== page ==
The market speed operating model
The market speed operating model
Multi-speed IT is not a new concept, but successfully scaling it outside the IT function remains elusive. While organizational agility, product velocity, and customer stickiness are hot metrics, measures such as cost effectiveness, service resiliency, and enterprise risk remain powerful drivers. For many CIOs, balancing the multiple sets of metrics has meant walking a line between investing in new ways of working and emerging technology while managing the legacy estate, workforce, and attempting to pay off technical debt. The results have often been incremental improvements, but not the meaningful change that moves the needle for the organization.
A connected enterprise is rethinking this paradigm by recognizing the power of giving everyone the ability to leverage technology systems and expertise to deliver cross-channel experiences, provide employees with enabling tools, and synchronize with partners and the broader digital ecosystem.
For the CIO, this means playing a more influential role as the enterprise technology evangelist and modern architect as well as the champion of breaking down the silos of central control as the builder of all things tech. This is a big shift in not just the culture of IT and the business, but in the structural layers of how products and services are ideated, designed, developed, and delivered.
To be clear, moving at market speed does not mean all technology services and capabilities should be managed as “products”, meaning they are governed by a product manager, continuously evaluated for investment and customer performance, and have agile full-stack teams driving continuous development and release against business Objectives and Key Results (OKRs). For example, while the rush to the cloud makes sense for many use-cases, it may not necessarily be the best fit for applications that require high resiliency, low latency, and handle millions of transactions per day in a regulated environment. Conversely, a set of applications that are customer facing, generate rich data, must adapt to frequently changing requirements, and deployed across multiple platforms should be bundled and run through a modern delivery method. Each product and service moves at a different pace based on a variety of business metrics. “Fast” will not always be the right speed. The market speed operating model continuously evaluates those conditions and has the right methods, skills and architecture to adapt.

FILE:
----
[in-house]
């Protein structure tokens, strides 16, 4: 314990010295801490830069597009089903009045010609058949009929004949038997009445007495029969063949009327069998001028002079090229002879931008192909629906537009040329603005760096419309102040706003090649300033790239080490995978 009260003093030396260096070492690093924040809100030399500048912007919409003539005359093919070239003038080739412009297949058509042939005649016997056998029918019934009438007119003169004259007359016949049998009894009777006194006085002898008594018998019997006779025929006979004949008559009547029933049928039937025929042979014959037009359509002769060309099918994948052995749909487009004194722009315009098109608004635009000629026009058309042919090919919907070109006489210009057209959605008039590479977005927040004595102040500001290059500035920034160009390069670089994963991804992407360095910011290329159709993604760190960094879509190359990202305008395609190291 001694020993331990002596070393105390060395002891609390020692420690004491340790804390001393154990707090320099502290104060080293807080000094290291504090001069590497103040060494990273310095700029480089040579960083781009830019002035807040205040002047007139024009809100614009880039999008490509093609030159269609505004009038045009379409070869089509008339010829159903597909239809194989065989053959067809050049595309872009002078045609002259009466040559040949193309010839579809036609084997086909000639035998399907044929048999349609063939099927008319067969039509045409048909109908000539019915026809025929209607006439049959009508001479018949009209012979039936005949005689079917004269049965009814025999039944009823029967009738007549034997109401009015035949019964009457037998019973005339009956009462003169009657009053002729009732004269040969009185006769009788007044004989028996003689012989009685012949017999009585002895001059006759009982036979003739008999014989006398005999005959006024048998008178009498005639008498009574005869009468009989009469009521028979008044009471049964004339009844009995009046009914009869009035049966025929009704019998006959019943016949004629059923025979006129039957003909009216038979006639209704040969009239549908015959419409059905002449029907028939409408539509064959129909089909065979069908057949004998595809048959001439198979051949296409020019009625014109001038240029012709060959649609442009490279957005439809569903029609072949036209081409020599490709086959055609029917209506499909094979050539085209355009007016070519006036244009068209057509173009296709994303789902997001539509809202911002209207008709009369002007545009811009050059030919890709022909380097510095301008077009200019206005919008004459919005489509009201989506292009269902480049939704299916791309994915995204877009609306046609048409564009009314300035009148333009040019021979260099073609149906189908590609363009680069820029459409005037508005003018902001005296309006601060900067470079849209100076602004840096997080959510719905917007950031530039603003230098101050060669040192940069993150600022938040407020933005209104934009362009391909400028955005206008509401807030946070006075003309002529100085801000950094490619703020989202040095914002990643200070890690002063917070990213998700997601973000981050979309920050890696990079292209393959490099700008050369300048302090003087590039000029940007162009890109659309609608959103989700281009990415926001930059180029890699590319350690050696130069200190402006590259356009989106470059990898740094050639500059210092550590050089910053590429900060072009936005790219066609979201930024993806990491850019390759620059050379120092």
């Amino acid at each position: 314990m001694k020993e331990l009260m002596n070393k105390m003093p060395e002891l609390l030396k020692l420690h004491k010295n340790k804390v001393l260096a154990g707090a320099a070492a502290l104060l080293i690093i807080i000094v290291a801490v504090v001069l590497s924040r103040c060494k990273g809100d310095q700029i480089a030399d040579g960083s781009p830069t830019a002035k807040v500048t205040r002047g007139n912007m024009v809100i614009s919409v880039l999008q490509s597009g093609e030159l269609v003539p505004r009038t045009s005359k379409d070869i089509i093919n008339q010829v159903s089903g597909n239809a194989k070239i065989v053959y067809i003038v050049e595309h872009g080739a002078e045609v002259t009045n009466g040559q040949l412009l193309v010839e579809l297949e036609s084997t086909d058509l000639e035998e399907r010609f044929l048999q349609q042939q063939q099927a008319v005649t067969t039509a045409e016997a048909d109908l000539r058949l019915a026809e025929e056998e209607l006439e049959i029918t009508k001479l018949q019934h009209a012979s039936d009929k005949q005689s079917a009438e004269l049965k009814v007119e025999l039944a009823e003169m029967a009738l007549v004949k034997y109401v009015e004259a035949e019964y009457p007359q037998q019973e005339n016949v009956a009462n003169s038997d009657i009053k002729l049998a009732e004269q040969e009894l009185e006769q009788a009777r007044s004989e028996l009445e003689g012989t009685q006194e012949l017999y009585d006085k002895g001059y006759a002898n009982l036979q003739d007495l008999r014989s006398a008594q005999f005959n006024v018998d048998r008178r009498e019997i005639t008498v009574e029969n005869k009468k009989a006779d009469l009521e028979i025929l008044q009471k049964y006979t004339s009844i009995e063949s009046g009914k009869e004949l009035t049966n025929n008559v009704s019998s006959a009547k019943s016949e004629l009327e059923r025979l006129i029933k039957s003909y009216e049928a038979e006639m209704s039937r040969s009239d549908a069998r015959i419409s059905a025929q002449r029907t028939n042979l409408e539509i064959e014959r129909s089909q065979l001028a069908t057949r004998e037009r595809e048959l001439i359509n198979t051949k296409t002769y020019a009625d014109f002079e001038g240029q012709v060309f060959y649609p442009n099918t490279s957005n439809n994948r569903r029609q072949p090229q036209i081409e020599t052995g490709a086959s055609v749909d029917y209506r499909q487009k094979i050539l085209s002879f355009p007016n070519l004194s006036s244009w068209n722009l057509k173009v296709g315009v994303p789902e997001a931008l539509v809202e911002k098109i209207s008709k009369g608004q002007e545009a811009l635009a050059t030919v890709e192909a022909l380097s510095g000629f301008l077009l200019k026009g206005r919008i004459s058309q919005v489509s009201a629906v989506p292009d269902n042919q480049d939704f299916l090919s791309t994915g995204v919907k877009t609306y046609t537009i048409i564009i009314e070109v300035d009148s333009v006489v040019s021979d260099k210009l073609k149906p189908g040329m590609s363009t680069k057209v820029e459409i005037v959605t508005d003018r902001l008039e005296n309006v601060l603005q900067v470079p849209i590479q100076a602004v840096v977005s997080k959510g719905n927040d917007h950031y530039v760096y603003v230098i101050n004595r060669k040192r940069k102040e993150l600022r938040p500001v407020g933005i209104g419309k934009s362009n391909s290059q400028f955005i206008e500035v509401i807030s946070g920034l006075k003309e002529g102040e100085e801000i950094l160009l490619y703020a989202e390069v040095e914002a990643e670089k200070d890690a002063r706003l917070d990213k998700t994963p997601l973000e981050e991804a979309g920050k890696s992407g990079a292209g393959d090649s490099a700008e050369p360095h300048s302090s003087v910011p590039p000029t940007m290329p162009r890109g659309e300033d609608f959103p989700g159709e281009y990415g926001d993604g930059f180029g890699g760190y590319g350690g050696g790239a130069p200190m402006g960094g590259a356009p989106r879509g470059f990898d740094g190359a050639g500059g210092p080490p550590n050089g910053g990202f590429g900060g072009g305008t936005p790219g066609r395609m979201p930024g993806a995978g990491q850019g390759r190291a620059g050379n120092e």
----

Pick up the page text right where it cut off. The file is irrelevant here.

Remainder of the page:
Key elements of a market speed organization
Success in moving to a market speed operating model will require a range of delivery pathways, and the right building blocks in place to select the best route to maximize value. Speed without flexibility can be a painful process. A flexible operation dictates how smoothly work flows across the ever-changing terrain of demands. The market speed model employs more flexible governance policies and a broader supplier ecosystem that enables IT and the business to exploit new market opportunities through as-a-service and consumption-based models. For many organizations this will mean redesigning rigid controls that protect against a universe of bad things happening, to an adaptive control set that looks at the potential risk of what might happen to prevent a successful outcome and designing around those specific risks.
New delivery models will enable scalable capabilities. IT will need to broker capabilities from anywhere, anytime, through a mix of build, buy, borrow, and save to support new and rapidly changing technologies. Adding or scaling up services will simply be a case of expanding the automation footprint, without needing to recruit, train, and deploy more people. A component-based architecture will enable delivery at scale through low-code product assembly from a library of distributed patterns. For example, one insurance company transformed its monolithic, low resiliency underwriting, payment processing, and reconciliations system by deconstructing the functions into containerized components that allowed them to scale both horizontally and vertically in response to changes in workloads and customer demand. Not only did this reduce the risk of an enterprise-wide failure, it enabled the company to continually enhance portions of the value chain without disrupting the entire application.
Success in driving market speed comes through a people and culture led approach – a decidedly human organization. New ways of working, breaking down barriers, and driving towards common goals all require empowered teams. In this new collaborative environment, there is a need to build human-centric skills. Focusing on softer skills – encouraging empathy, creativity, design thinking and emotional intelligence – complemented by relevant technical expertise will lead to new ideas, innovation, and competitive advantage. As automation eliminates many repetitive IT tasks, the focus will shift to building the right blend of skills across the organization to enable the future workforce to focus on more creative, challenging activities, to build engagement. For example, AT&T is undertaking a significant re-skilling of 100,000 employees in order to thrive in the next decade as an organization that is capable of delivering “software-defined networking.”
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